Ten pillars of recovery investing that have stood the test of time

Recovery investing is a challenging strategy, but these 10 rules could help investors spot opportunities

Recovery investing has come into its own in the past decade, becoming as recognised as value and growth styles following the credit crunch and subsequent financial crisis.

Recovery stocks have particular traits that investors must look out for. They are companies whose profits are depressed due to either economic or sector dislocation, poor management decisions, or a combination of both, and investors must find those that are poised to turnaround their profitability.

The key is to recognise this potential before other investors do, and to capture the upside in terms of share price gains when the turnaround is eventually recognised.

Nonetheless, recovery investing has always been – and remains – a challenging area for investors, with timing, technology threats and management changes all areas to be considered.

Having launched our strategy a decade ago, there are a number of key pillars of recovery investing which still hold as true today as they did in 2008. Below are our top 10 key rules of recovery investing. 

1. Spotting recovery potential 

We define recovery shares as those that have a strong business franchise and a depressed level of profits and, consequently, share price, but also show clear signs of being able to grow those profits to a more normal level.

 2. Don’t try and buy at the bottom 

When we invest, we need to see evidence that things have already started to improve. Investors are always loath to miss out on any upside, but it is important to make sure a business has bottomed out and is starting to recover, so we rarely invest in firms until we see signs that the company is in the recovery phase.

 3. Management buy-in is key 

The catalysts for recovery are most often self-help, and that typically comes from new management as well as economic and sector stabilisation.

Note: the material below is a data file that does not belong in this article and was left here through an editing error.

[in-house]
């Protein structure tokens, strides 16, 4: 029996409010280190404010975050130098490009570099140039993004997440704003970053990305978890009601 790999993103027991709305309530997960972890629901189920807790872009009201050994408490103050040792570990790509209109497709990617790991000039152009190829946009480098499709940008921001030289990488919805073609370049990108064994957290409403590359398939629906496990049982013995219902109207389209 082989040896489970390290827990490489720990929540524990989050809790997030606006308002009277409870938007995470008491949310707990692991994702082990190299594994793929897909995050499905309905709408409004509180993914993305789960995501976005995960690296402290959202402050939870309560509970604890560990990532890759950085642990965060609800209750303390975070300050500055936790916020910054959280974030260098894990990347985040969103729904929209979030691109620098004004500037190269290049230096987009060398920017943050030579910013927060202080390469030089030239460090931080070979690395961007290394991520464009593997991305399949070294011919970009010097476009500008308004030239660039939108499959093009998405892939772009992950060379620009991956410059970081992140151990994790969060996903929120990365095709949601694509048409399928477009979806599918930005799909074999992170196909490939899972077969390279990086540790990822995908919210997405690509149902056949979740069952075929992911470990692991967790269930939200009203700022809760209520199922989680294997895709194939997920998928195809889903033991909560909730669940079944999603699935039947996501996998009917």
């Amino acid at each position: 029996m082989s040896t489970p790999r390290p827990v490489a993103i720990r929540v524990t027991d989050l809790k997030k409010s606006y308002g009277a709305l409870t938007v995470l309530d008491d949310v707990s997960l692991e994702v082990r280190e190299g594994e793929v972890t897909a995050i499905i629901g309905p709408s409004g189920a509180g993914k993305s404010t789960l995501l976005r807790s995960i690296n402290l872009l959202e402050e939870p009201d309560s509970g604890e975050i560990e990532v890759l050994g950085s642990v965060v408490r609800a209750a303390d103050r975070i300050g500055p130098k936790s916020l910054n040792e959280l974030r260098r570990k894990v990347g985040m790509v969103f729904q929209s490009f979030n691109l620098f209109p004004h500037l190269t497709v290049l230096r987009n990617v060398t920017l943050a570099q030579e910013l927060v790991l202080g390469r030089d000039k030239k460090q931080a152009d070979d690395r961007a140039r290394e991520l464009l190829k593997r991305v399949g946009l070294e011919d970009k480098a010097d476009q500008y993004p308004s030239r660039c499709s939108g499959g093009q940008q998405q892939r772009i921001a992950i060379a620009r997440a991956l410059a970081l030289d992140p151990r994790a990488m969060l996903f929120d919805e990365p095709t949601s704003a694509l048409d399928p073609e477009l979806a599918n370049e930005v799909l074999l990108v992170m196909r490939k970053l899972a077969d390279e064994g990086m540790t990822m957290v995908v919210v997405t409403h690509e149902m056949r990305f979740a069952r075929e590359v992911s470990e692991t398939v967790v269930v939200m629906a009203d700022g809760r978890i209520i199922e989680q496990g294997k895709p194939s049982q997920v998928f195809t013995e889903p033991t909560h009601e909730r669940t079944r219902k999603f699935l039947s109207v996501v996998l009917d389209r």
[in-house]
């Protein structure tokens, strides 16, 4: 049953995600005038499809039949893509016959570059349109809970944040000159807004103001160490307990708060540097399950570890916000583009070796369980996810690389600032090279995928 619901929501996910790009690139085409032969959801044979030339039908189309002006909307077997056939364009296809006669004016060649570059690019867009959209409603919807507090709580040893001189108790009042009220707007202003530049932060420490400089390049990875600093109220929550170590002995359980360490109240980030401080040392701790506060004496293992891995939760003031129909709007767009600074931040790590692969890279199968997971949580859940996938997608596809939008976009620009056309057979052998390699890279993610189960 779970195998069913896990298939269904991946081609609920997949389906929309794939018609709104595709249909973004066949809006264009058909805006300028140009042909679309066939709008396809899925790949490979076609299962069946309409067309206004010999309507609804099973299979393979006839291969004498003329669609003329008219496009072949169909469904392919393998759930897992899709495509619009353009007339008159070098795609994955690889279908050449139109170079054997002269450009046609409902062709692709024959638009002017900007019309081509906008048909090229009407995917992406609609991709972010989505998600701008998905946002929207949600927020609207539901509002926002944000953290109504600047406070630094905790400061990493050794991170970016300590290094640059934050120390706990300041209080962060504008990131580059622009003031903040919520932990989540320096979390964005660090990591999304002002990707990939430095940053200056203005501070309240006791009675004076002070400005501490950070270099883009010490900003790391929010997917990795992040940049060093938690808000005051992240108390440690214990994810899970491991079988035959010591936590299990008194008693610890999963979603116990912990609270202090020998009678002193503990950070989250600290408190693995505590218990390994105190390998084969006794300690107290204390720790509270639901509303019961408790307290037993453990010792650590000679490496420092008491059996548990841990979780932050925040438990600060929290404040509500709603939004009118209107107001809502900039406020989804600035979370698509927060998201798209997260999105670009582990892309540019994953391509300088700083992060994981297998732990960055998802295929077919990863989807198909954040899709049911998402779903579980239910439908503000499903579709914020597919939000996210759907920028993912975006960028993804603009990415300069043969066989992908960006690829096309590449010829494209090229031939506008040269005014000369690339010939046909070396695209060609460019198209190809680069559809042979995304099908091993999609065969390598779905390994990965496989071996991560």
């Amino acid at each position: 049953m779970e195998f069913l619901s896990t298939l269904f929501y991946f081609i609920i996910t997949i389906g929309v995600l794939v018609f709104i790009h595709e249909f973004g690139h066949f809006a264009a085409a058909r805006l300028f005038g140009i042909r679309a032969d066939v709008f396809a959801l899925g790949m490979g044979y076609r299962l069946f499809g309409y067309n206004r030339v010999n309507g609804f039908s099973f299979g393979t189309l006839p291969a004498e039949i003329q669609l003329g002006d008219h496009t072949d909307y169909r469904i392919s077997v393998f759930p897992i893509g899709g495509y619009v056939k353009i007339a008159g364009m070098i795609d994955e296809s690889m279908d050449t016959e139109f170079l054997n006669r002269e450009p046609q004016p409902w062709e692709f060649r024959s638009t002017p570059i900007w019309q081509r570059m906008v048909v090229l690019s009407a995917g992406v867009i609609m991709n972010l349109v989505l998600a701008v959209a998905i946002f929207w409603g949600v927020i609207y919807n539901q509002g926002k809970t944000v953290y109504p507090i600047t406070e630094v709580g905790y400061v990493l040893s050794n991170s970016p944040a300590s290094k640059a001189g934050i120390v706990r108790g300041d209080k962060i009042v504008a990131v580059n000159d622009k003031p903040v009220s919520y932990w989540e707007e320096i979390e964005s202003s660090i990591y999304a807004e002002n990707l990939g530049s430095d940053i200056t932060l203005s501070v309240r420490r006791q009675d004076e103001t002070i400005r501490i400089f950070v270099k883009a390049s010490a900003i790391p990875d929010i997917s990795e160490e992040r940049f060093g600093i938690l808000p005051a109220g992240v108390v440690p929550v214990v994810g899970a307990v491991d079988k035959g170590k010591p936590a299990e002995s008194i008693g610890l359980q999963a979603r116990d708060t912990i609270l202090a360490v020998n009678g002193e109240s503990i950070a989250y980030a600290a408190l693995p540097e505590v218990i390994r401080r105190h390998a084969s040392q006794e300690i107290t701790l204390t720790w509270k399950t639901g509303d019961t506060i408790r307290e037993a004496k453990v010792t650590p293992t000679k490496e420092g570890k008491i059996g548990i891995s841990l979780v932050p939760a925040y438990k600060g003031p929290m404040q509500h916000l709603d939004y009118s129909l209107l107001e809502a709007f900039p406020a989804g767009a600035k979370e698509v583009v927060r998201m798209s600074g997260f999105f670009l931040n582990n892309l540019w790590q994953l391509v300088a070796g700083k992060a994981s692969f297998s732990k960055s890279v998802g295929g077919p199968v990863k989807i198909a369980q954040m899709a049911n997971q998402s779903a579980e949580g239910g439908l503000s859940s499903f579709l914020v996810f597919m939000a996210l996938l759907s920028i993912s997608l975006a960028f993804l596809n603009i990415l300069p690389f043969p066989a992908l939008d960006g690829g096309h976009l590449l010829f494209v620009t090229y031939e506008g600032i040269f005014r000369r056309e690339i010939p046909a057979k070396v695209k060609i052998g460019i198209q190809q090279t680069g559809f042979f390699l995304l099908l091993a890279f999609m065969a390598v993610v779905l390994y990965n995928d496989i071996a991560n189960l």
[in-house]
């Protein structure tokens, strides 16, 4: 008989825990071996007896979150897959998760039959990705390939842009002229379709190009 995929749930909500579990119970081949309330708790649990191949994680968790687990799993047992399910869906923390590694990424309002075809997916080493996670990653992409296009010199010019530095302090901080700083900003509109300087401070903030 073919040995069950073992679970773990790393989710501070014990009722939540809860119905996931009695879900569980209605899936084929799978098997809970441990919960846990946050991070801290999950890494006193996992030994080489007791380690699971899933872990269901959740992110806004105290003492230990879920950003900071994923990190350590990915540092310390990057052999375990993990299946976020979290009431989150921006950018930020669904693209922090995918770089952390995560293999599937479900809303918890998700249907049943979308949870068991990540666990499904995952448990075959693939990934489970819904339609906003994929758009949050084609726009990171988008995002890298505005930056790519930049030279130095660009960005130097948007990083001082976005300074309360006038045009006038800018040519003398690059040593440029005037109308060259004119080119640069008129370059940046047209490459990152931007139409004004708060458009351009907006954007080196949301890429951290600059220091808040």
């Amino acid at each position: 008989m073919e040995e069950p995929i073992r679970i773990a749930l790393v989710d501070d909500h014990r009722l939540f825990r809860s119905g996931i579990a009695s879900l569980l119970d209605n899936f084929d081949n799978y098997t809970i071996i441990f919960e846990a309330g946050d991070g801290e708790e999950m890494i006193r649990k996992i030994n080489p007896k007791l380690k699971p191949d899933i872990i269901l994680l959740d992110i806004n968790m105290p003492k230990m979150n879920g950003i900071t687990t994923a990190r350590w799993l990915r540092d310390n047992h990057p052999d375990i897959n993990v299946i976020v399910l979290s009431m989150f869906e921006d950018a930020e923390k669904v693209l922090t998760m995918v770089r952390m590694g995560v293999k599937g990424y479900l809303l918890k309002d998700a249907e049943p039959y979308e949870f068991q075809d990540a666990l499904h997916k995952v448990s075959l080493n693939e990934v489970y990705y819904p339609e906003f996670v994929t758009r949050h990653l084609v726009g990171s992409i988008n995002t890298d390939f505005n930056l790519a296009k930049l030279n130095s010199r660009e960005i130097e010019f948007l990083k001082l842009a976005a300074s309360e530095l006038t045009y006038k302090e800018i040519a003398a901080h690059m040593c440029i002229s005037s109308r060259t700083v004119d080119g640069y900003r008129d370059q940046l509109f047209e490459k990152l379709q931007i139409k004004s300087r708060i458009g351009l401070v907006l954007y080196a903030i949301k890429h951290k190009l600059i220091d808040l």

4. Get the timing right

Timing is as important as assigning a valuation to a company. One thing we are not is ‘deep value’ investors, and while value defines how much money you can make, timing decides whether you make that money now or you have to wait two or three years. 

5. A crisis is a recovery investor’s friend

The more economic or sector dislocation there is, the more recovery shares there are to choose from. Hence, the global financial crisis was a particularly opportune time for hunting for recovery investments. Since then we have had the sovereign debt crisis, the implosion of the commodities bubble, Brexit and now the Trump trade war, all of which have created opportunities.

 6. Recovery stocks are still abundant 

We have been surprised just how depressed valuations were after the global financial crisis, how long it has taken for the investment world to recover from it, and the ongoing focus on growth companies. Ten years on, many opportunities remain for companies to recover from different events.

 7. Unrestricted investment landscape

The great thing about recovery investing is that, as long as you are sector and style-agnostic, there are always opportunities. Companies’ fortunes will always wax and wane, but as long as there are catalysts for change – something we very much incorporate into our investment philosophy – then opportunities abound.

 8. Keep pace with technology 

Recovery investing is about looking for opportunities where businesses are out of favour, but investors have to be confident that the business can actually recover and is not in structural decline. The rapid pace of technological change has made this all the more important, as there is a risk that investors may overlook the negative impact technology is having on specific industries. While there have always been periods of technological change, we are currently seeing a faster period of evolution than we have seen before.

 9. Think long-term

 Make no mistake, recovery investing this is not about making short-term gains from oversold stocks, but about businesses implementing fundamental changes to their DNA in order to turn around their fortunes. That takes time, so investors must be patient.

 10. Know your upside 

We aim to find companies we believe will deliver returns of 100 per cent over a three to five-year timeframe, but in reality we believe a good recovery share should be a multiple bagger. 

Hugh Sergeant is manager of the River and Mercantile UK Recovery fund


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